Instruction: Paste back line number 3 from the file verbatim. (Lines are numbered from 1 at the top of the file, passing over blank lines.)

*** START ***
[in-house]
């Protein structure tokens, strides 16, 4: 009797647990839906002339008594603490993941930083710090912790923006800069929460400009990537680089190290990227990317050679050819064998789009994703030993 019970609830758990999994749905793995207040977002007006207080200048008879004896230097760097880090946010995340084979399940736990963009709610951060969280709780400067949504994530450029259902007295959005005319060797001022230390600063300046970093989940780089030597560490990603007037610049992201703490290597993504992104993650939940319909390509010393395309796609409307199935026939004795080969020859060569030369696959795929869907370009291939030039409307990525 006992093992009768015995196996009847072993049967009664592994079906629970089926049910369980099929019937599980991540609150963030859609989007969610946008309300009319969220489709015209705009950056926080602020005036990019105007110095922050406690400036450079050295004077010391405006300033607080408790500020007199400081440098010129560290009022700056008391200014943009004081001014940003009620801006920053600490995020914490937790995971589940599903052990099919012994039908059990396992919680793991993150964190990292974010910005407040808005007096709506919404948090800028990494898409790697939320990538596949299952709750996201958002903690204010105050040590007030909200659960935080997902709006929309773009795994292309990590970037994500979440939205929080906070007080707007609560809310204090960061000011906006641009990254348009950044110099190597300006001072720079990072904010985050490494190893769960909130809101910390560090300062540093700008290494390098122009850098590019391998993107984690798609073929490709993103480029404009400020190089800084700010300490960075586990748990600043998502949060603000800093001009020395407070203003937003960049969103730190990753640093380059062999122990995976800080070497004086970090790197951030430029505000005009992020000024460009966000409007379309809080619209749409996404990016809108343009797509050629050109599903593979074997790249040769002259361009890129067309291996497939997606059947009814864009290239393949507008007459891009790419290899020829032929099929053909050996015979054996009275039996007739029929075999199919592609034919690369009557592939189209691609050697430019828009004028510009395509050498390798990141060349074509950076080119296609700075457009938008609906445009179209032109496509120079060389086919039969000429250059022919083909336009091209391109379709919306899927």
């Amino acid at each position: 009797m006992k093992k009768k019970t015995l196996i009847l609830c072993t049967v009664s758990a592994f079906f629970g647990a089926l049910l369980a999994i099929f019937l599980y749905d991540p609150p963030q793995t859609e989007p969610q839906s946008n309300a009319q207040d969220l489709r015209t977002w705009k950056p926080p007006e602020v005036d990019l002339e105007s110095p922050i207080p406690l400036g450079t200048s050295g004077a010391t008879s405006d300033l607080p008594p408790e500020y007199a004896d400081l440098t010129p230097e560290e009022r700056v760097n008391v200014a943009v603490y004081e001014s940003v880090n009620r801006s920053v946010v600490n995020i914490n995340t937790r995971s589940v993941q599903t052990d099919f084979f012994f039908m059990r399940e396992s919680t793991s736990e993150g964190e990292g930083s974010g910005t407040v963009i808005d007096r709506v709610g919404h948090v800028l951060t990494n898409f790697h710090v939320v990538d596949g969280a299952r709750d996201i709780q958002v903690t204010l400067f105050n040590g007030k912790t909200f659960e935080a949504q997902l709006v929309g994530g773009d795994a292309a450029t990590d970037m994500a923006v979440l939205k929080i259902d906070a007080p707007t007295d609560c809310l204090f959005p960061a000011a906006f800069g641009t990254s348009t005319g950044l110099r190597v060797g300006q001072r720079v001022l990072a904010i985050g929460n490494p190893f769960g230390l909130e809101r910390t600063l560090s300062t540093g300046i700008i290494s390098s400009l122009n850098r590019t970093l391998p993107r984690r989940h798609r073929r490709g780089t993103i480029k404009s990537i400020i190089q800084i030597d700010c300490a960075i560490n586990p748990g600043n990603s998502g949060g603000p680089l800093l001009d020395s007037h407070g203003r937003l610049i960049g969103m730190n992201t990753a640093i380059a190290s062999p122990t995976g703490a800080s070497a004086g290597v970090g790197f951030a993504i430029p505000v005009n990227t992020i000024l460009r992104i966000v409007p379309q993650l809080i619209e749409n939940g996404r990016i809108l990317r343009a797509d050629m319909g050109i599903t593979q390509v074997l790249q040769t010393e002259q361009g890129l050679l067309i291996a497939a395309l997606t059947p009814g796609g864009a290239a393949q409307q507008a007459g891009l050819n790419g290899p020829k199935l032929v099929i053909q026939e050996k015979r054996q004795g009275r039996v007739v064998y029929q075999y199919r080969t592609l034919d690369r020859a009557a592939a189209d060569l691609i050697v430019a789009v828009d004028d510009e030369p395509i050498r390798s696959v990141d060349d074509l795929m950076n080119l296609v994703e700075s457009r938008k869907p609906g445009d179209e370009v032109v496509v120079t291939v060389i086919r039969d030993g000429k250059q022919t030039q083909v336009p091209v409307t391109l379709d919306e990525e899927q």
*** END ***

């Amino acid at each position: 009797m006992k093992k009768k019970t015995l196996i009847l609830c072993t049967v009664s758990a592994f079906f629970g647990a089926l049910l369980a999994i099929f019937l599980y749905d991540p609150p963030q793995t859609e989007p969610q839906s946008n309300a009319q207040d969220l489709r015209t977002w705009k950056p926080p007006e602020v005036d990019l002339e105007s110095p922050i207080p406690l400036g450079t200048s050295g004077a010391t008879s405006d300033l607080p008594p408790e500020y007199a004896d400081l440098t010129p230097e560290e009022r700056v760097n008391v200014a943009v603490y004081e001014s940003v880090n009620r801006s920053v946010v600490n995020i914490n995340t937790r995971s589940v993941q599903t052990d099919f084979f012994f039908m059990r399940e396992s919680t793991s736990e993150g964190e990292g930083s974010g910005t407040v963009i808005d007096r709506v709610g919404h948090v800028l951060t990494n898409f790697h710090v939320v990538d596949g969280a299952r709750d996201i709780q958002v903690t204010l400067f105050n040590g007030k912790t909200f659960e935080a949504q997902l709006v929309g994530g773009d795994a292309a450029t990590d970037m994500a923006v979440l939205k929080i259902d906070a007080p707007t007295d609560c809310l204090f959005p960061a000011a906006f800069g641009t990254s348009t005319g950044l110099r190597v060797g300006q001072r720079v001022l990072a904010i985050g929460n490494p190893f769960g230390l909130e809101r910390t600063l560090s300062t540093g300046i700008i290494s390098s400009l122009n850098r590019t970093l391998p993107r984690r989940h798609r073929r490709g780089t993103i480029k404009s990537i400020i190089q800084i030597d700010c300490a960075i560490n586990p748990g600043n990603s998502g949060g603000p680089l800093l001009d020395s007037h407070g203003r937003l610049i960049g969103m730190n992201t990753a640093i380059a190290s062999p122990t995976g703490a800080s070497a004086g290597v970090g790197f951030a993504i430029p505000v005009n990227t992020i000024l460009r992104i966000v409007p379309q993650l809080i619209e749409n939940g996404r990016i809108l990317r343009a797509d050629m319909g050109i599903t593979q390509v074997l790249q040769t010393e002259q361009g890129l050679l067309i291996a497939a395309l997606t059947p009814g796609g864009a290239a393949q409307q507008a007459g891009l050819n790419g290899p020829k199935l032929v099929i053909q026939e050996k015979r054996q004795g009275r039996v007739v064998y029929q075999y199919r080969t592609l034919d690369r020859a009557a592939a189209d060569l691609i050697v430019a789009v828009d004028d510009e030369p395509i050498r390798s696959v990141d060349d074509l795929m950076n080119l296609v994703e700075s457009r938008k869907p609906g445009d179209e370009v032109v496509v120079t291939v060389i086919r039969d030993g000429k250059q022919t030039q083909v336009p091209v409307t391109l379709d919306e990525e899927q």